When selecting antifungal drugs, commonly used antifungal drugs include azoles and echinocandins, amongst others [14]. In the past, oral preparations of fluconazole were mostly used for Candida infection. However, as the infection rates of Aspergillus and Mucor increase, more effective broad-spectrum antifungal drugs are needed, and itraconazole (as well as voriconazole, micafungin, and caspofungin) should be considered [15, 16]. Itraconazole and voriconazole are increasingly recommended [13] and used [12], and there have been successful cases of atomization with amphotericin [17, 18]. Many scholars have pointed out that inhalation of amphotericin can relieve airway spasm [19, 20], reduce the frequency of asthma [21], control the spread of Aspergillus infection [22], and provide superior security [23]. However, some people have proposed that there is no effective antifungal agent for trauma at present [24], which is also the main reason for the increased incidence of fungal infections each year. At present, new drugs targeting host factors are also under development [25], which aim to substantially solve pulmonary aspergillosis. In view of the problem of ineffective anti-infection treatment in the present case, a large area of burns and severe inhalation injury cannot be ignored. However, we think that intravenous voriconazole combined with amphotericin atomization may benefit such patients.

It is of vital importance to establish an atlas of airway fungal infection as soon as possible. Such an atlas could describe the location, range, secretion, bleeding, and airway stenosis, amongst other factors. This atlas should describe the manifestations of different bacterial species, and it should enable the direction of diagnosis to be clarified as soon as possible, allowing anti-infection treatment to be administered. This atlas would resemble the atlas of skin diseases, which provides accurate clinical case pictures. Although not like the gold standard of histopathology, this method would have the advantage of benefiting patients.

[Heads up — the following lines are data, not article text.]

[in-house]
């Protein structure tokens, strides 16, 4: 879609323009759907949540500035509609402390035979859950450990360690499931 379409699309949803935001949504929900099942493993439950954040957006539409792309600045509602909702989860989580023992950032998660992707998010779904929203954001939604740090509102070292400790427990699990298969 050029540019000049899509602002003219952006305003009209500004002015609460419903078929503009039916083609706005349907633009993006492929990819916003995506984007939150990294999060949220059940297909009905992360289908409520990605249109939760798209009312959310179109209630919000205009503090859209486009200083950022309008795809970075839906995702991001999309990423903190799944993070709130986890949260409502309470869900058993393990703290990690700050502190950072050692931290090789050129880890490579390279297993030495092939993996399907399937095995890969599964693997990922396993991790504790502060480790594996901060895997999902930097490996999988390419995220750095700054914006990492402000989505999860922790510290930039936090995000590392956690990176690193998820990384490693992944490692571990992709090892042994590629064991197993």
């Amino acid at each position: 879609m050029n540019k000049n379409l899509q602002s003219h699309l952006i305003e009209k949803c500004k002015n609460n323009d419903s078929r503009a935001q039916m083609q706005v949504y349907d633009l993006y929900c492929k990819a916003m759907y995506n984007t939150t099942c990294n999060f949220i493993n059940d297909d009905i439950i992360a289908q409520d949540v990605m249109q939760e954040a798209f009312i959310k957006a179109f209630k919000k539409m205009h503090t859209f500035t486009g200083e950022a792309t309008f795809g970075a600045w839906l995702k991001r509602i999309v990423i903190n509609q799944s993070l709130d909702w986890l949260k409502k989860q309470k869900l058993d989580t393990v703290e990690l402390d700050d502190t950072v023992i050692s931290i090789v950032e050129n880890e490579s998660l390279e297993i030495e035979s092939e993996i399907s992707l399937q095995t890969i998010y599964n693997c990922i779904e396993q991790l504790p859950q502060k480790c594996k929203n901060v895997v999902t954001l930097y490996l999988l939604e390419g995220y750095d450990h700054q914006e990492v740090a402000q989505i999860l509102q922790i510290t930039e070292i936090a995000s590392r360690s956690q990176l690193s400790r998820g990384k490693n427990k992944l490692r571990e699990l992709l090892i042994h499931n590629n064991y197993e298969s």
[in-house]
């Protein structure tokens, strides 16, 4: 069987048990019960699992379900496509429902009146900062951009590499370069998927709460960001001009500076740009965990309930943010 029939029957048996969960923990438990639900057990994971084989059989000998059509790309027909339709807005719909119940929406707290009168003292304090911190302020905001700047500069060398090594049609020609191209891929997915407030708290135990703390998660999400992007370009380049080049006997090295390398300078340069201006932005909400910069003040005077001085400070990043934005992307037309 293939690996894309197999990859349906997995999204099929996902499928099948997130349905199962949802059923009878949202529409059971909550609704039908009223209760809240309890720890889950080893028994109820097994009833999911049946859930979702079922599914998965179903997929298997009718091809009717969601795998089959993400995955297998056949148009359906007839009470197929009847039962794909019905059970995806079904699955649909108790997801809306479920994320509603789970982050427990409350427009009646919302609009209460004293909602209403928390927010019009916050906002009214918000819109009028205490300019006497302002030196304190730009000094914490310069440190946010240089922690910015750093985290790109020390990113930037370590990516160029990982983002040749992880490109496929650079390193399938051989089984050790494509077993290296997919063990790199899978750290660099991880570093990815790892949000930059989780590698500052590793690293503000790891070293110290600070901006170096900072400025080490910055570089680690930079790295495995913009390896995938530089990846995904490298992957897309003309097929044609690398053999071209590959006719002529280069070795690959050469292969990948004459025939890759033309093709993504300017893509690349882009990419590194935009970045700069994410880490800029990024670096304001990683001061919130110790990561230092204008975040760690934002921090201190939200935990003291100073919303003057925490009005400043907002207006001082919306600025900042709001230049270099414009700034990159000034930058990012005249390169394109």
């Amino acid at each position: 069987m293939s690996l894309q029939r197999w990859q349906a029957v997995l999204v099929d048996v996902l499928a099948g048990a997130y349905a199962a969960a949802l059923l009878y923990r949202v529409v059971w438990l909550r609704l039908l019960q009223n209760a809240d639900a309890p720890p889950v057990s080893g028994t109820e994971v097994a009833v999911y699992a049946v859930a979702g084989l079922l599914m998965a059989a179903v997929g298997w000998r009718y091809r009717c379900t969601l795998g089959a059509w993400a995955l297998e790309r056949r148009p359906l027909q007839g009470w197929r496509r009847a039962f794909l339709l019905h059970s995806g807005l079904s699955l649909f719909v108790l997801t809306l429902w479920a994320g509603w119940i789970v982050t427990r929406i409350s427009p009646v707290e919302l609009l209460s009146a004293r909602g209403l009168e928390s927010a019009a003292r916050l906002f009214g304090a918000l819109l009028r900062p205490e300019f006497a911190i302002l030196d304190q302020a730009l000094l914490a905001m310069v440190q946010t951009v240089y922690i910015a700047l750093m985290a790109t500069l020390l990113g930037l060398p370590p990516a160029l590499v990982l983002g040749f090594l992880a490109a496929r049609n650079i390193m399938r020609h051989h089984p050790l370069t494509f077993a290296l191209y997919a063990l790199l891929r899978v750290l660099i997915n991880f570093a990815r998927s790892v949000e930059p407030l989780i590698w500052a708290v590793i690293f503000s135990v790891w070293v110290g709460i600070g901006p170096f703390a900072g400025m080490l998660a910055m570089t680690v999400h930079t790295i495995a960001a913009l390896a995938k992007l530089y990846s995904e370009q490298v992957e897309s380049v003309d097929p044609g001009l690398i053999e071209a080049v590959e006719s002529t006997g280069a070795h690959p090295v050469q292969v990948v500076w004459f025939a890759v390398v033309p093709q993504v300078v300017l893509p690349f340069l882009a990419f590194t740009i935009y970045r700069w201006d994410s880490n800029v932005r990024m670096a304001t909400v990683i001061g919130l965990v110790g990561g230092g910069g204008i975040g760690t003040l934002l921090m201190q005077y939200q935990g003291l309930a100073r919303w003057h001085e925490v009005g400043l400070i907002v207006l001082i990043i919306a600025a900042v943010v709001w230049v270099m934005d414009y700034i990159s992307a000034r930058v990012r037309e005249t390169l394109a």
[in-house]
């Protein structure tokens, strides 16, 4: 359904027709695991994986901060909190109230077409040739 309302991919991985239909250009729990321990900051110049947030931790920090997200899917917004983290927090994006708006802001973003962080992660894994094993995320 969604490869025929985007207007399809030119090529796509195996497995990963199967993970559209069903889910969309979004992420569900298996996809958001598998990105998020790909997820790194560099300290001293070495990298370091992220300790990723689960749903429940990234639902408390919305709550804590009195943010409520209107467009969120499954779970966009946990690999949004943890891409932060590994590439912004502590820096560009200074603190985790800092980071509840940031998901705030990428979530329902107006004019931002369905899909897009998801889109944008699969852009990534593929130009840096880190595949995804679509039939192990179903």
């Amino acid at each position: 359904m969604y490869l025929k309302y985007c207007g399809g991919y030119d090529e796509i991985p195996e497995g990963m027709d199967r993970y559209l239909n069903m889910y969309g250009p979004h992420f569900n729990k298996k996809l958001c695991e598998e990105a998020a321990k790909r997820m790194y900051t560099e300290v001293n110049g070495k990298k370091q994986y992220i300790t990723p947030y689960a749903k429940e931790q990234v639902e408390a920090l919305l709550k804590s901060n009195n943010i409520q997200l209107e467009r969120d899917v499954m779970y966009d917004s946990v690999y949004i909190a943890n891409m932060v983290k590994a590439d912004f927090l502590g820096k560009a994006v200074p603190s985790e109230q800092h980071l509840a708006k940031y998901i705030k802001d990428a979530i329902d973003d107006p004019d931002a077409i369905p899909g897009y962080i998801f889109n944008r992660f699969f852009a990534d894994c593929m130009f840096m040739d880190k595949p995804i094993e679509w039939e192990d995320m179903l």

We summarized the following microscopic characteristics of aspergillosis. These characteristics were combined with our previous experience in the diagnosis and treatment of pulmonary aspergillosis, as well as with a literature summary [26, 27]. First, under fiberoptic bronchoscopy, airway mucosal congestion and swelling, stenosis, and occlusion are obvious. Second, leukoplakia can be seen locally in the airway wall mucosa, and pseudomembrane formation is observed in severe cases, which is accompanied by ulceration. Moreover, lesions bleed easily when touched. Third, there is no obvious airway secretion without bacterial infection. After severe inhalation injury, the airway wall is seriously damaged and necrotic. The shedding of necrotic tissue leads to airway obstruction or valve formation, which makes the condition worsen rapidly. Therefore, a simple, recyclable, antibacterial, and supportive tracheal stent is urgently needed for “dressing changes” in the burned airway. Absorbable tracheal stents may help to prevent foreign bodies from blocking the airway.